Trump would use big government to crack down on enemies foreign and domestic. He’d use government to create millions of jobs for infrastructure projects. He’d use government to force or bribe corporations to locate plants here — the guarded order of national corporatism over the wide-open riskiness of free-market capitalism.
The third thing we learned is that much of Trump’s policy agenda contradicts his core philosophy. Trumpism is all about protection, security and order. But many of Trump’s policies would introduce more risk into people’s lives, not less.
Trump’s health care plan — tax credits and health saving accounts — would increase choice, instability and risk for individual health care consumers. His school-choice ideas might make for more competitive education markets, but they would also increase risk and insecurity for individual consumers.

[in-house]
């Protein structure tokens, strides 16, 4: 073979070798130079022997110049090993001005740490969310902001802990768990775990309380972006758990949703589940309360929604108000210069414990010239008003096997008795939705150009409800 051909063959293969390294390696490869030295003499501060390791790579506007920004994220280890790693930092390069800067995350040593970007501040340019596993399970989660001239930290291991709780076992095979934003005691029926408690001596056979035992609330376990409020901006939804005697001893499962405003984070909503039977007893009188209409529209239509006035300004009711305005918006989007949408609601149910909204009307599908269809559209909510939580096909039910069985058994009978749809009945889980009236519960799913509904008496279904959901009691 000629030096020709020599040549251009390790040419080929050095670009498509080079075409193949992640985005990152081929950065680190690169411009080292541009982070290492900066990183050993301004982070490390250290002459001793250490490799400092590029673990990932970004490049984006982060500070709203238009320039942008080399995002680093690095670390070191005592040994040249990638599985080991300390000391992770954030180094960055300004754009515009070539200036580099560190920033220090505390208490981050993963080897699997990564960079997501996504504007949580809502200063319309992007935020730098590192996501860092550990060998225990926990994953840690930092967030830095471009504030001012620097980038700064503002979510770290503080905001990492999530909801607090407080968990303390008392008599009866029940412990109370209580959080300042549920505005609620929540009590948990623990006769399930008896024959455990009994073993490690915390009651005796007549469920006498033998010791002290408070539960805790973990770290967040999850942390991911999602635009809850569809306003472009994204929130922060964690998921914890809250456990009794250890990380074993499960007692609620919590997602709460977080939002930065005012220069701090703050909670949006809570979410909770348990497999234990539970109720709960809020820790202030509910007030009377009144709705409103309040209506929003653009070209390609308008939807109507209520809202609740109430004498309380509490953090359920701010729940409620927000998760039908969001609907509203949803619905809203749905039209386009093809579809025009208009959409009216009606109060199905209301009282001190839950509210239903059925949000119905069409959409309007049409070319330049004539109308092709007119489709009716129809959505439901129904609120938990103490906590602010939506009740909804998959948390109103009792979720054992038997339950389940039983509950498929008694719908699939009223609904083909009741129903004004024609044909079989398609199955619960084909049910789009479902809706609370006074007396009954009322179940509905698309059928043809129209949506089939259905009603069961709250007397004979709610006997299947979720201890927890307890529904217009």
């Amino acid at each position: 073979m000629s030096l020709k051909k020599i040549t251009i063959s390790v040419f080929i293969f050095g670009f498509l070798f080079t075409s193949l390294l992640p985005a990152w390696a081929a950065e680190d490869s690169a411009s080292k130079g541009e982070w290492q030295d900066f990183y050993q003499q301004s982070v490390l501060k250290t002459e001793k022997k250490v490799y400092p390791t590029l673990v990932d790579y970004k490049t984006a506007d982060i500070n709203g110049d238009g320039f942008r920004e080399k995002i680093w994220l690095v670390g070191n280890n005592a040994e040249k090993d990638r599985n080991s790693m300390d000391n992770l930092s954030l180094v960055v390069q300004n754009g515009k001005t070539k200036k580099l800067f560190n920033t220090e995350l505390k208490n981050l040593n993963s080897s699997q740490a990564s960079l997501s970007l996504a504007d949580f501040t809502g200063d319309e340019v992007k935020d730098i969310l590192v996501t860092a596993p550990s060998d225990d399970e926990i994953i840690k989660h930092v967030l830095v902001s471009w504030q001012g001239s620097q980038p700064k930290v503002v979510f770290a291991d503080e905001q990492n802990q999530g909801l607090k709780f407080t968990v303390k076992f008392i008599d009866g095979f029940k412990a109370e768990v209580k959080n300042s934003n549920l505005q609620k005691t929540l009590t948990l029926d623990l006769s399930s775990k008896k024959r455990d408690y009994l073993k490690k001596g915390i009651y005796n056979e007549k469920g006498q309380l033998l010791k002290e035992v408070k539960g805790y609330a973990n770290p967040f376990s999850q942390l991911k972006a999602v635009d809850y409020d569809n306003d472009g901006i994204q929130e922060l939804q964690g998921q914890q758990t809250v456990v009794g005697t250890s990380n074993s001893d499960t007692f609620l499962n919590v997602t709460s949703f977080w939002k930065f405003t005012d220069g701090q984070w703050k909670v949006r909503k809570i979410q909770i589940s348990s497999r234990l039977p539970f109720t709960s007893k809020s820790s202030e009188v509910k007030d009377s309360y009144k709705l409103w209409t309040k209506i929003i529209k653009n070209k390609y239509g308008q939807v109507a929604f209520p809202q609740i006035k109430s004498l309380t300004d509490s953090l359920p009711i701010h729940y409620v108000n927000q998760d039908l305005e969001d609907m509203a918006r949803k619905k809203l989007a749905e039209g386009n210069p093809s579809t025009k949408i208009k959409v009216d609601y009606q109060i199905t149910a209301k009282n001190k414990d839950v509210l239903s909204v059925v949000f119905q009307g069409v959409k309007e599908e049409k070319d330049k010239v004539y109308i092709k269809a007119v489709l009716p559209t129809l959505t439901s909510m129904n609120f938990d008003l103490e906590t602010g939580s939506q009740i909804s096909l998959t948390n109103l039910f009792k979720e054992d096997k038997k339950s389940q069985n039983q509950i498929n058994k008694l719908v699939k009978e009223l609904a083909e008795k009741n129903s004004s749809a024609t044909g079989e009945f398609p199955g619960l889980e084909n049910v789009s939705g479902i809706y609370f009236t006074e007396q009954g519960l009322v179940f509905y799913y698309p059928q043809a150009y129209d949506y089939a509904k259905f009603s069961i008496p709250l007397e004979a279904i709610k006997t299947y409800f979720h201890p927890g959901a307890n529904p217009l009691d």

It’s likely that Republican voters will simply reject these proposals. They’ve got enough risk in their lives. It’s quite likely that large elements of the Trump agenda will go down in flames because they go against what the country wants and even against his own core brand.